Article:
We made plans to meet up at BWW on Day 4 to watch a hockey game and discuss in depth. I began to catch a glimpse of why people enjoy aligning their identities with professional sports teams. It’s fun to talk about your team with people when you both know what you’re talking about (or, at least, sort of). Later, Matt texted me this:

DAY 4: 2 DAYS TO GO

At BWW, over wings, beer, and sports, Matt talked the rules of hockey while I took careful notes. As children, Audrey and I had always adored ice skating, and we’d always used the “hockey circles” as boundaries our ice-dancing games (doesn’t everyone remember ice-dancing games in her childhood? No? Oh). With that memory in mind, one of my goals this evening was to learn more about the markings on a standard NHL hockey rink.

“Faceoff circles,” Matt corrected quickly when I referred to the circles. He explained that the nine faceoff spots (the dots) on the rink are used for a battle over the drop of the puck at a reset point of the game, kind of like a tip-off in basketball. Easy enough. By the time Matt and I parted ways for the evening, I was feeling more confident than ever that I could be a more-than-adequate hockey game companion.

DAY 5: 1 DAY (!) TO GO

On the day before my departure for Toronto, I awoke to a text message from my mom saying that I had received a package at my parents’ house in Tennessee.

“Please open it! It’s my shirt!!” My excitement could not be properly conveyed even with the flurry of party emojis following my reply. When I began the week, I knew that there was no way that a hopeful Maple Leafs superfan could attend a game in Toronto without sporting the wonderful Leafs logo, so I’d ordered a lovely long-sleeved gray T shirt from Amazon. Not willing to risk its arriving late, I’d requested rush shipping to my Tennessee home (where we’d stop on the first night of the road trip), and it did not disappoint.

I couldn’t help but feel that with the arrival of The Shirt, I was evolving into a full-fledged fan. After days of watching them on TV, I couldn’t believe I’d be seeing the Leafs in person in less than a week!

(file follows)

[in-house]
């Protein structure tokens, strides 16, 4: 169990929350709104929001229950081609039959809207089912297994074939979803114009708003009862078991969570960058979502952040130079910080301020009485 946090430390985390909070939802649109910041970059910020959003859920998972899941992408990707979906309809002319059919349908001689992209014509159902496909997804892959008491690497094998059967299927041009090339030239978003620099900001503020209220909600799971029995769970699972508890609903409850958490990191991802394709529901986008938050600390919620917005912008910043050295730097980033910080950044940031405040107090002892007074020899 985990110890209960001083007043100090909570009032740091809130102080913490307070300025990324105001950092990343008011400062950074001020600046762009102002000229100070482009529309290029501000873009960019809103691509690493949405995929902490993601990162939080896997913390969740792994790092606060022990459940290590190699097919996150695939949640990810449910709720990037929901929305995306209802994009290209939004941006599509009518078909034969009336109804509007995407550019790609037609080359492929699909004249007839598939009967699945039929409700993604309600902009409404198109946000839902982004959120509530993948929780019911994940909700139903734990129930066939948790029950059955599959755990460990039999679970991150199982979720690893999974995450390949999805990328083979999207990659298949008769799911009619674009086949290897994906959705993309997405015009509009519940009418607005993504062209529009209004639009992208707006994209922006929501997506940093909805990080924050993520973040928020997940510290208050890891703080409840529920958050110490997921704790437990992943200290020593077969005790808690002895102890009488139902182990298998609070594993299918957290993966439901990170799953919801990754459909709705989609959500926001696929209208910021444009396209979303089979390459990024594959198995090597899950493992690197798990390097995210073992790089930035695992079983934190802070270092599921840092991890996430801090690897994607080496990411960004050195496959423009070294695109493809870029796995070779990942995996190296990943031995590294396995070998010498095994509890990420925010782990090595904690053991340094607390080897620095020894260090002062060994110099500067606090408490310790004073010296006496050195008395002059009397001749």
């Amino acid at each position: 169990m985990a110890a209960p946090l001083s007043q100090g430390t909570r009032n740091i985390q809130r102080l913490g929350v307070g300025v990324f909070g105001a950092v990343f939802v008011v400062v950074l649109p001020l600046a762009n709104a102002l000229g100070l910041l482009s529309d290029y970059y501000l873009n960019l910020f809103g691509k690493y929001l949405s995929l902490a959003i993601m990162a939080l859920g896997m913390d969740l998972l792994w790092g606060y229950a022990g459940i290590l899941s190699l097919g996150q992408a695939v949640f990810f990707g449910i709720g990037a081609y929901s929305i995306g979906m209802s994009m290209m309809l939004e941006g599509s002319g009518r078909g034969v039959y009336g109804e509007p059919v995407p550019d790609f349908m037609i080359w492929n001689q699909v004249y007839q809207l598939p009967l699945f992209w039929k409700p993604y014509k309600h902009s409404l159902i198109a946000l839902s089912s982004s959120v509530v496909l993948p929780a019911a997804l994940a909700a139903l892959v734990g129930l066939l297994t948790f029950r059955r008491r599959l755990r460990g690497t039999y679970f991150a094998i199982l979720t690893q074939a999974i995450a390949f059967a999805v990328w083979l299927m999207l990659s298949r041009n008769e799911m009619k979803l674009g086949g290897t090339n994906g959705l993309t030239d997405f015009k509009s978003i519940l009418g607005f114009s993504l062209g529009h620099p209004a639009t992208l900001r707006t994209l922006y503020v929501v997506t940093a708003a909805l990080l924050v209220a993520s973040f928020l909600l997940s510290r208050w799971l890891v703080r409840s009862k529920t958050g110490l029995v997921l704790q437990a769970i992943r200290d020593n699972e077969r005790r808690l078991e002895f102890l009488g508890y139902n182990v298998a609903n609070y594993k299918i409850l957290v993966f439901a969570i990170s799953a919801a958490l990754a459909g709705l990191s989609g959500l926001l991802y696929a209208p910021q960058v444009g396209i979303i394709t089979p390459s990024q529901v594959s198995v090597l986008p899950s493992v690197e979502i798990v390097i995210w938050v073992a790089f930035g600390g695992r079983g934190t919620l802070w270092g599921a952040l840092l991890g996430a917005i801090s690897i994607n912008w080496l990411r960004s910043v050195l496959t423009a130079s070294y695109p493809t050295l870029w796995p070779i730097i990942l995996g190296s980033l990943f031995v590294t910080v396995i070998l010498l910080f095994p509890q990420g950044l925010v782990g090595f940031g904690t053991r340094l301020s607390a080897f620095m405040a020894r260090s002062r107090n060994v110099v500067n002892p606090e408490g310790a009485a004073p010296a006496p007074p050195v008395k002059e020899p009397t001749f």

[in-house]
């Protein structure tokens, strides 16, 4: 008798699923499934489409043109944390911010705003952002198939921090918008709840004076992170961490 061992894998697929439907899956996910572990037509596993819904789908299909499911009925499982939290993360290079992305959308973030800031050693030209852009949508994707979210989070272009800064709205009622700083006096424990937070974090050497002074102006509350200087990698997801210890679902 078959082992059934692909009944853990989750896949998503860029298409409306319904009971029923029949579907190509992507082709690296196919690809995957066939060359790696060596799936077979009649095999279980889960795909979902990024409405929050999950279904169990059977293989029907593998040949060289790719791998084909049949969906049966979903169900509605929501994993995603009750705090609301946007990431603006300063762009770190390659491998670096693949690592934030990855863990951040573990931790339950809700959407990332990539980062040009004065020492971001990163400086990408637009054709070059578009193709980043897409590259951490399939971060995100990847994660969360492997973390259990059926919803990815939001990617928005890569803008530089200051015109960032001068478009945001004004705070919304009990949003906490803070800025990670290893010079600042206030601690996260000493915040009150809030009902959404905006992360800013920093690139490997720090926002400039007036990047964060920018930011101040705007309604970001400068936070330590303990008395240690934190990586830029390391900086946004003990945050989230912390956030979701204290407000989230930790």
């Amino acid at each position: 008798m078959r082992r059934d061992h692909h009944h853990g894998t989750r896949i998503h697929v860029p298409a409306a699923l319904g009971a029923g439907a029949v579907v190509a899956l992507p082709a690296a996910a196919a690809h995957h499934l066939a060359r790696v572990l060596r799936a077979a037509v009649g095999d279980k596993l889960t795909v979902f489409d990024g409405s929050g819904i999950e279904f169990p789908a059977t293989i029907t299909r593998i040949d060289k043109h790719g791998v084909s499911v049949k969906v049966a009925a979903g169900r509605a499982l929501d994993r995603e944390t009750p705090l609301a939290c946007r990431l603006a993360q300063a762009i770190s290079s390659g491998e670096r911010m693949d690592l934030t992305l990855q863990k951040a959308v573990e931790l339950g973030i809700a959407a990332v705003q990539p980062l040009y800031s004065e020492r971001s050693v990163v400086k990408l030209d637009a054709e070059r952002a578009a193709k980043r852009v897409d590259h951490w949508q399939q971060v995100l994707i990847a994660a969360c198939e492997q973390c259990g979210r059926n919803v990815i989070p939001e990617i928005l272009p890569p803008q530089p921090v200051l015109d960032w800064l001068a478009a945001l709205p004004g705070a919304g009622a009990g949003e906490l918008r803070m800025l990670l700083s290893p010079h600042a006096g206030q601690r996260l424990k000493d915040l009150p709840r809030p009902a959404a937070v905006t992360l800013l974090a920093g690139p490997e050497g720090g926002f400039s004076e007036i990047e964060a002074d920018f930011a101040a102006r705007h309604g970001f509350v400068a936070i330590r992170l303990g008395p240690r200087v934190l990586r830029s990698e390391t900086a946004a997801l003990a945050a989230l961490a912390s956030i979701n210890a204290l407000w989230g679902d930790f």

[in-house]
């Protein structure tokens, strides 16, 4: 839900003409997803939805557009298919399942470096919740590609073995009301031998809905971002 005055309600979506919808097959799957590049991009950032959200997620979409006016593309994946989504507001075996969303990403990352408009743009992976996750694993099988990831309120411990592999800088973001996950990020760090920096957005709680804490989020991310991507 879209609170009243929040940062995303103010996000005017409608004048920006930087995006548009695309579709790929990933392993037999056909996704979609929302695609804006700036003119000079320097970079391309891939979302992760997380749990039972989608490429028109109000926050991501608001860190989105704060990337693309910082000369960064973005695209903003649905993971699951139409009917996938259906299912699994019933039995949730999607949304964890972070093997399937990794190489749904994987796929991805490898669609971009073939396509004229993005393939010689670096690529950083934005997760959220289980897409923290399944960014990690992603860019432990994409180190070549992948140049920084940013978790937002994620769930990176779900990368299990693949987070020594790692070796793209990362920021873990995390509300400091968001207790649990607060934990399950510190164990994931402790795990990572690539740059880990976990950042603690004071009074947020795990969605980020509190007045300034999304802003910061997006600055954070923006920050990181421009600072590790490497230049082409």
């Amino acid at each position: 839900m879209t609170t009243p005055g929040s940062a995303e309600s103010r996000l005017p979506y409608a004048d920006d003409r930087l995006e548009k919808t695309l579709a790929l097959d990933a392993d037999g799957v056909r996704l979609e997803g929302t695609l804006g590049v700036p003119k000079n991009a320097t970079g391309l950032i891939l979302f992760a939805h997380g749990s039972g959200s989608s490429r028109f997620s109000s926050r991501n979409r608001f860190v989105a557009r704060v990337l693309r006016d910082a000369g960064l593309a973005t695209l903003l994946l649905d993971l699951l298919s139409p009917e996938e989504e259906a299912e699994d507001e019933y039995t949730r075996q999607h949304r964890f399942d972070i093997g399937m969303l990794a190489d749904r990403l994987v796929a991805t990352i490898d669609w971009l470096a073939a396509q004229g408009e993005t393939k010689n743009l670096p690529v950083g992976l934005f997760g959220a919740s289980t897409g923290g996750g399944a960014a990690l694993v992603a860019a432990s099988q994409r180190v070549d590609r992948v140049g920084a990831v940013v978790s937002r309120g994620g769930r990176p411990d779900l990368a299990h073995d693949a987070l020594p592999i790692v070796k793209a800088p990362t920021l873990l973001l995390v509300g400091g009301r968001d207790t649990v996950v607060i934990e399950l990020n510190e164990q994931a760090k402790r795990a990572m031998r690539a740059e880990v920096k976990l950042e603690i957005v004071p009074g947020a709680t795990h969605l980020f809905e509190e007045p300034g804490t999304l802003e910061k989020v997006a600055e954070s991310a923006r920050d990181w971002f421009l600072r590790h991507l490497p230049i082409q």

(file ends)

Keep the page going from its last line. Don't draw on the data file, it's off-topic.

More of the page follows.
THE TORONTO EXPERIENCE

Toronto on the day of a Leafs game feels nothing like Tuscaloosa on the day of a home football game. Everything seemed calm and quiet, and I reasoned that because the puck drops in Toronto so frequently, it must be old hat (trick). See what I did there with those hockey words?!

Nevertheless, I was feeling a rush of excitement. I was gleeful as I donned The Shirt and my new Canada-flag hat and headed out with Nathan to visit the Hockey Hall of Fame before the game that evening. Swirling with avid hockey fans (many of them field-tripping fourth-graders) and happy to take my 18 Canadian dollars, the Hockey Hall of Fame is no doubt the place for all things hockey. I learned some Maple Leafs history--they were once the St. Pats--and took plenty of photos next to hockey-related things like jerseys and sticks and pucks.

Soon, it was time to head to Air Canada Centre for the main event. Inside, I found the incredible feeling of hype that I was missing that morning.

The players were larger than life; the cheers were fun and frequent; and even from our nosebleed seats I felt connected with my team. Incidentally, it was St. Patrick’s Day, and the Leafs’ team history added to the fun. The Leafs lost to the Florida Panthers 4-1 that night--I suppose I’m not their lucky charm, after all--but they played well, and I actually understood most of the game.

“What do you think?” I asked Nathan as we streamed out with fellow fans after the loss. “Can I cut it as a sports fan?”

“You’ll never reach my level of hockey fandom,” he replied (no, of course not), “but you’re definitely starting out strong.”

During my Maple Leafs crash course week, I grew as a person and as a communicator. I became more culturally aware, able to hold conversations about professional sports and stay engaged throughout them. I connected with several of my friends (and my sister) in a way I never had before. And I got a taste of what it takes to be a superfan of a professional team--it’s no small feat!

Going forward, I’m not convinced that my Maple Leafs fandom will facilitate deeper interactions with people I meet, after all. One thing is certain, though: there is much joy and self-knowledge to gain from taking time to explore new interests and to learn about new parts of culture. All in all, a winning experience for this rookie fan!